Latest News:

Trump tells FBI: ‘I have your back 100%’ -

Friday, December 15, 2017

Mueller requests emails from Trump campaign data firm: report -

Friday, December 15, 2017

GOP changes child tax credit in bid to win Rubio’s vote -

Friday, December 15, 2017

Trump Jr. is berated for tweet about ‘Obama’s FCC’ chair, net ‘neutality’ -

Friday, December 15, 2017

Prince Harry and Meghan Markle to marry on 19 May 2018 -

Friday, December 15, 2017

Walt Disney buys Murdoch’s Fox for $52.4bn -

Thursday, December 14, 2017

Roy Moore says Alabama election ‘tainted’ by outside groups -

Thursday, December 14, 2017

Eric Holder warns GOP: ‘Any attempt to remove Bob Mueller will not be tolerated’ -

Thursday, December 14, 2017

Former British prime minister: Trump attacks on press are ‘dangerous’ -

Thursday, December 14, 2017

China says war must not be allowed on Korean peninsula -

Thursday, December 14, 2017

Megyn Kelly left Fox News in part due to O’Reilly: report -

Saturday, April 15, 2017

North Korea warns against U.S. ‘hysteria’ as it marks founder’s birth -

Friday, April 14, 2017

British spies were first to spot Trump team’s links with Russia -

Thursday, April 13, 2017

China warns against force as North Korea prepares celebration -

Thursday, April 13, 2017

U.S. drops ‘mother of all bombs’ on Islamic State in Afghanistan -

Thursday, April 13, 2017

Boris Johnson calls off Moscow visit over Syria -

Saturday, April 8, 2017

Los Angeles Clippers vs Utah Jazz,Atlanta Hawks vs Portland Blazers -

Tuesday, February 14, 2017

Trump national security aide Flynn resigns over Russian contacts -

Monday, February 13, 2017

Israel bars Peru’s fugitive ex-leader Alejandro Toledo -

Sunday, February 12, 2017

Germany president: Steinmeier chosen by lawmakers -

Sunday, February 12, 2017

Russia launches new media to lead ‘propaganda war’ with West

(Reuters) – Russia launched on Monday a state-of-the-art media organization with hundreds of journalists abroad intended to wean the world off what it called aggressive Western propaganda – dubbing it with echoes of the Cold War, Sputnik.

In a hi-tech presentation in a media center once used to host Cold War-era press conferences, one of President Vladimir Putin’s favorite journalists outlined plans meant to repair the damage done to Russia’s image during the crisis in Ukraine.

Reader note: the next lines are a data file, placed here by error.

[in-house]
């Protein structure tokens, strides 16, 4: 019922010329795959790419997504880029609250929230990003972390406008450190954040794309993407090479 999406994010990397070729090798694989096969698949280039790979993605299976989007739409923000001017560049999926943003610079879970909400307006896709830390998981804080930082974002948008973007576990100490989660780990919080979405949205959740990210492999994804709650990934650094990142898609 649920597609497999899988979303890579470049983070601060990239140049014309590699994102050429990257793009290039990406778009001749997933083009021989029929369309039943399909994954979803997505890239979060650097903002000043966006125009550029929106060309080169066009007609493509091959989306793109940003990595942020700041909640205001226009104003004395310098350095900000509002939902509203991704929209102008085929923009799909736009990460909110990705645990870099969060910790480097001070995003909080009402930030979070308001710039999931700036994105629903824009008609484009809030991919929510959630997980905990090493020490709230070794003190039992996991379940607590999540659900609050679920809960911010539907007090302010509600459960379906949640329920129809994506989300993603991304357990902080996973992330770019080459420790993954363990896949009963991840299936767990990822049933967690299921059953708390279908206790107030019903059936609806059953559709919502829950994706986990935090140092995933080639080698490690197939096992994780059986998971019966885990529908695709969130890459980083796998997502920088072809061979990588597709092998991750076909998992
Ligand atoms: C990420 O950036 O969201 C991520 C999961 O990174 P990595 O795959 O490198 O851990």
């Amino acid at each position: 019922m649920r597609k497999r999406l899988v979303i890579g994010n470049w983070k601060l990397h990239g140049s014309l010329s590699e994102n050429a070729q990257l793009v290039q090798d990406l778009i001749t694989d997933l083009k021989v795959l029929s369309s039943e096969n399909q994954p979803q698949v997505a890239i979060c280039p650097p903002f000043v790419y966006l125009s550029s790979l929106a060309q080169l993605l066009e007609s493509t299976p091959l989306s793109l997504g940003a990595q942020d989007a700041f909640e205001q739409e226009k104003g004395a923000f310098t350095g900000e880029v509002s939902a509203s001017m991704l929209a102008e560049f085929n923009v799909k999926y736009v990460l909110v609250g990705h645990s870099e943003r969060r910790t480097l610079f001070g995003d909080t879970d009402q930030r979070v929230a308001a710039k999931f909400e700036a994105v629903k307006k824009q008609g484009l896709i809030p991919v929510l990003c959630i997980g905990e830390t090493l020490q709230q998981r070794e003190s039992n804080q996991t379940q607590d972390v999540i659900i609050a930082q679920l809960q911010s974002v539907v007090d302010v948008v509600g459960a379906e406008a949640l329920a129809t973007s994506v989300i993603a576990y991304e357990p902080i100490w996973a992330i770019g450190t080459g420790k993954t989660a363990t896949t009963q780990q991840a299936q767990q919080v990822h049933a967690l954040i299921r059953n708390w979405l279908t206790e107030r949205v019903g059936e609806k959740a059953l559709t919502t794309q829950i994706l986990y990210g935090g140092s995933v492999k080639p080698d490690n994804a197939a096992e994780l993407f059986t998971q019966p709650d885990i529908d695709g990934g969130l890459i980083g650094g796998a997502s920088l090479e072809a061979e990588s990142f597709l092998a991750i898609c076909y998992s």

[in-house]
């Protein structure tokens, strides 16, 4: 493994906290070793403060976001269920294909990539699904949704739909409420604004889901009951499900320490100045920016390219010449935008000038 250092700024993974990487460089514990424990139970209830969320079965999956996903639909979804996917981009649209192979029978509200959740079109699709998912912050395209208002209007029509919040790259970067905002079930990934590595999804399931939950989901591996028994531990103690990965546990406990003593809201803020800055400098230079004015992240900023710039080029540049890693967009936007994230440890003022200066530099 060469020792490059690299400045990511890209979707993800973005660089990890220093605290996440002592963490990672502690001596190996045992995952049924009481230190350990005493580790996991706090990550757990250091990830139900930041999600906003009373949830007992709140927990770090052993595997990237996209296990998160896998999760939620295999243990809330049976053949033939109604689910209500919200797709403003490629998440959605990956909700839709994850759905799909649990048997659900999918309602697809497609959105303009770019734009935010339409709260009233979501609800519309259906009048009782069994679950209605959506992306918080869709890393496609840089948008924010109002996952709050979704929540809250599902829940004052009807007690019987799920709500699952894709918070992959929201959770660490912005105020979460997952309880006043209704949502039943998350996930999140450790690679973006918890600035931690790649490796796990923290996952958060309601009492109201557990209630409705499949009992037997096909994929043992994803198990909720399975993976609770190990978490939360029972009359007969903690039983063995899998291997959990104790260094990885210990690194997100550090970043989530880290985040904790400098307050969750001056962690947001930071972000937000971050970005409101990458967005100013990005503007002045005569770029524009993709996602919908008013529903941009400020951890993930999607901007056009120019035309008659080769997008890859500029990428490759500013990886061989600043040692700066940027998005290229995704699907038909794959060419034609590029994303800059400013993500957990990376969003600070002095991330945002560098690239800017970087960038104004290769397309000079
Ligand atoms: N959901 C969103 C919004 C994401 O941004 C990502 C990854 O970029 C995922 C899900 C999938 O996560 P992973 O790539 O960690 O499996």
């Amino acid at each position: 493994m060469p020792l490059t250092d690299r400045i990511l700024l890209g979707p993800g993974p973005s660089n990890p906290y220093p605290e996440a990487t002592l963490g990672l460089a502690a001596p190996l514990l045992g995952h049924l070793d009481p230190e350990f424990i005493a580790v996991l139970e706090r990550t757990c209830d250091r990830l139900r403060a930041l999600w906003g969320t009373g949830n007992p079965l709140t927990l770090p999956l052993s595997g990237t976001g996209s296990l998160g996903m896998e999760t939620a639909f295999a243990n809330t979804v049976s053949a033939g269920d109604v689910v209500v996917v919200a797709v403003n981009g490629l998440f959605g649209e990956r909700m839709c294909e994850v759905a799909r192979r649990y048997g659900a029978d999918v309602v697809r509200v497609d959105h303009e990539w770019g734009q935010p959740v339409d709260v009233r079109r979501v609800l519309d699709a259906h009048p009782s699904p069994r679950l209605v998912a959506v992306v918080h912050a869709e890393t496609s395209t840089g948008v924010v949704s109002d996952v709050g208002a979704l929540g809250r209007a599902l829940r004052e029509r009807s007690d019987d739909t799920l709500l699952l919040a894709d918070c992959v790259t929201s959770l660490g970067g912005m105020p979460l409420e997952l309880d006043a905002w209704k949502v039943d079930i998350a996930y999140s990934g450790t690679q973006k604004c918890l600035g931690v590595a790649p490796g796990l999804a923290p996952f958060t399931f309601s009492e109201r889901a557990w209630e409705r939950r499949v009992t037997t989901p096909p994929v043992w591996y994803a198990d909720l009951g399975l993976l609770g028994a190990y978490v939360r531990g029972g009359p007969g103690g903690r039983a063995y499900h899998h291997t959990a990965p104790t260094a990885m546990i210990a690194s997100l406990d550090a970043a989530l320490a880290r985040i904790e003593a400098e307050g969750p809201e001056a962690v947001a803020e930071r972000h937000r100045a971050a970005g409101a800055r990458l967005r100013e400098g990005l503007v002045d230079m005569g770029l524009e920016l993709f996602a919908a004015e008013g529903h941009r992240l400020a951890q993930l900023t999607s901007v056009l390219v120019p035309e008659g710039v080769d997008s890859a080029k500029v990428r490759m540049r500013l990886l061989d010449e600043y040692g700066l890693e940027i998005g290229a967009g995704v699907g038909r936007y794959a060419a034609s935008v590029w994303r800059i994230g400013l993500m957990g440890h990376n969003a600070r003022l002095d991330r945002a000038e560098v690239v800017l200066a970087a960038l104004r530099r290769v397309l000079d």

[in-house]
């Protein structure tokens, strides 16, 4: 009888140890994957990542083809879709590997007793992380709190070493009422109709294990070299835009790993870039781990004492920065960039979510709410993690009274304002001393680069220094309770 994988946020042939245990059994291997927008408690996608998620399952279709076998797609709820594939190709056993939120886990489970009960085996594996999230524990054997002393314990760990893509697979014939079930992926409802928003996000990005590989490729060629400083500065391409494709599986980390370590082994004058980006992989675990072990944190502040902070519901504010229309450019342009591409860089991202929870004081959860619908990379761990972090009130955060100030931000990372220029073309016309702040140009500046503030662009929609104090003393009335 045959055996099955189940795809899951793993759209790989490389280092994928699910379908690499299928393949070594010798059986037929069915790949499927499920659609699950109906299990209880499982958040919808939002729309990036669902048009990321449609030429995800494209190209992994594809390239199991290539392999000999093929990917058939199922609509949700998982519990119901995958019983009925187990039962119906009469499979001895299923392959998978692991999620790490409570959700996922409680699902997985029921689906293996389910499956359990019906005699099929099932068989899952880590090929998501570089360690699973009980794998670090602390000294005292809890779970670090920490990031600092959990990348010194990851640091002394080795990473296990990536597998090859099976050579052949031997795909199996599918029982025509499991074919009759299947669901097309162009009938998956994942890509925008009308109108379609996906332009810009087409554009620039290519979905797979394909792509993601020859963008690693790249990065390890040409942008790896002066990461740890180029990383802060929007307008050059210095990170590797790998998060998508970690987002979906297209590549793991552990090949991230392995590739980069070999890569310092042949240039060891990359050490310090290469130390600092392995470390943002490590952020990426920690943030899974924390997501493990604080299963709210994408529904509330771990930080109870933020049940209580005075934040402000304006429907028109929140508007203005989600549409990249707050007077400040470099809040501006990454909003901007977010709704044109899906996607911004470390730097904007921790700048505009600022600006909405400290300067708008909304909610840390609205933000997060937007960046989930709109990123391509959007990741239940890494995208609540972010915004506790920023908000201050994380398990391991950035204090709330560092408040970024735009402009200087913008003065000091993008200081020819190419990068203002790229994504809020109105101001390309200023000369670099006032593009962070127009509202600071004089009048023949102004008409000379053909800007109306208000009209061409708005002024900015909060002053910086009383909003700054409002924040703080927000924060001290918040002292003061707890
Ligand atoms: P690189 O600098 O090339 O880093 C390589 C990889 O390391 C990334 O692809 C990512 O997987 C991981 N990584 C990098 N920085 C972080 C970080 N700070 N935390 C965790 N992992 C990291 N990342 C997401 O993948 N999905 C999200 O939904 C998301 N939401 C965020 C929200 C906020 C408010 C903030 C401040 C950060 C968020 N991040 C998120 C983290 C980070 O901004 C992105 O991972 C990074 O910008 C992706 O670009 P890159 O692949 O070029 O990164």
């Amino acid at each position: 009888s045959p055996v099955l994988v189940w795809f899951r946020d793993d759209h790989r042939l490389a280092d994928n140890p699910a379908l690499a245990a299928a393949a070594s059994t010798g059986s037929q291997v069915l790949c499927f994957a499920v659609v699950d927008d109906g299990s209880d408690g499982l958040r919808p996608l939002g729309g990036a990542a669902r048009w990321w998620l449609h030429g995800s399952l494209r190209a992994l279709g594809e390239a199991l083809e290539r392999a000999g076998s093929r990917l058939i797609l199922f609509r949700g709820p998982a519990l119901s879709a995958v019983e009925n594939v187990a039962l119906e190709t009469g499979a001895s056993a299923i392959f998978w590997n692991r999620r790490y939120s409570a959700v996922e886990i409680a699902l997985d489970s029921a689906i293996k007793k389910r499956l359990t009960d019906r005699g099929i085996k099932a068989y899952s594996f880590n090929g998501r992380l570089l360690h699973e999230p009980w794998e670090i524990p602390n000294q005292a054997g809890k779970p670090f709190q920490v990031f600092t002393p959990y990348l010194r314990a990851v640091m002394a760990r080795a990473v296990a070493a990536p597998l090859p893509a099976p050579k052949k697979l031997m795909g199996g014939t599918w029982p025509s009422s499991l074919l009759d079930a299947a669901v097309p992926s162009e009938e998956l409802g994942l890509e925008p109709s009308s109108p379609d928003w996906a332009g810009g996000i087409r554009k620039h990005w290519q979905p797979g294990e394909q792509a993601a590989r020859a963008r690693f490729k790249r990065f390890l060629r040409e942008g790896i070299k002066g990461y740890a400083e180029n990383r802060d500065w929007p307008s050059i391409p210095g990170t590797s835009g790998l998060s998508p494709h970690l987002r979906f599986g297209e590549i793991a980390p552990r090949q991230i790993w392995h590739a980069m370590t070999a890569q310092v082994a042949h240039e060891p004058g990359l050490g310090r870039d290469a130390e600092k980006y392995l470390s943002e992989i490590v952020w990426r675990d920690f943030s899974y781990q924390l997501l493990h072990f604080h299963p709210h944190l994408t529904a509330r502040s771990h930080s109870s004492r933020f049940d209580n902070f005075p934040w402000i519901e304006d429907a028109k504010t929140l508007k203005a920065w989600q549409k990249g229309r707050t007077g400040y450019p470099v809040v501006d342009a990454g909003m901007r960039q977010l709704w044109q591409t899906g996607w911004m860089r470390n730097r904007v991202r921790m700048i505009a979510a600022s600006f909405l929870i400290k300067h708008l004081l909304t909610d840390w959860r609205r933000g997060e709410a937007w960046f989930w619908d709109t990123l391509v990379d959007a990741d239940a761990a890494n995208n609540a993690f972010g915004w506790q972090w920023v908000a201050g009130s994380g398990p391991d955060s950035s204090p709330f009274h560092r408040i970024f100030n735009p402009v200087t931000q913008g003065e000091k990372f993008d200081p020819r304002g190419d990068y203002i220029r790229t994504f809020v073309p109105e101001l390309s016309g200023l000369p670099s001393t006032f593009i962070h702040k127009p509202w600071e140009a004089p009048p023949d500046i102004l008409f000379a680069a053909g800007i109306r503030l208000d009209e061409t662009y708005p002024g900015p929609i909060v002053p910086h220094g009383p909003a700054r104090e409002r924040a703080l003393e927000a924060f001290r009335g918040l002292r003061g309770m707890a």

Although Moscow denies reverting to Soviet-style techniques, Russian media executives acknowledge privately they are waging a propaganda war with echoes of the Cold War.

“We are against the aggressive propaganda that is feeding the world,” Dmitry Kiselyov, a conservative television anchor who heads the Rossiya Segodnya media outlet created by Putin last year to promote Russia’s image abroad.

“We will provide an alternative interpretation of the world, of course. There is demand for this.”

His remarks were a dig at the United States, which Putin accuses of trying to impose its will on the rest of the world, including during the Ukraine crisis which has left Moscow’s relations with the West at their lowest ebb since the Cold War.

Widely regarded as one of Putin’s chief propagandists, Kiselyov hosts a weekly current affairs program which spits venom at the West, supports Putin, portrays Ukraine as overrun by fascists and supports Russia’s conduct in the crisis.

Standing on a stage in front of a huge screen showing a starry sky which gave way to television footage from around the world, Kiselyov said Sputnik would have “news hubs” in 30 cities including Washington, London, Berlin, Paris, Rio de Janeiro and the capitals of a host of former Soviet republics.

Its operations will include news wires, a radio station, an Internet site, applications for mobile phones and social media as well as press centers in some countries. Some of the hubs could have up to around 100 staff, Kiselyov said.

In an echo of Radio Moscow, the foreign-language Soviet-era station that was beamed abroad, Sputnik aims to be broadcasting in 34 countries, in 30 languages by the end of next year.

Kiselyov would not be drawn on costs, but one official suggested money was of little object.

Most Russian media outlets are loyal to Putin, and opponents get little air time, but the president regards keeping a tight grip on them as an important part of his hold on power.

Comments are closed.

Yahoo! Status Checker by Techya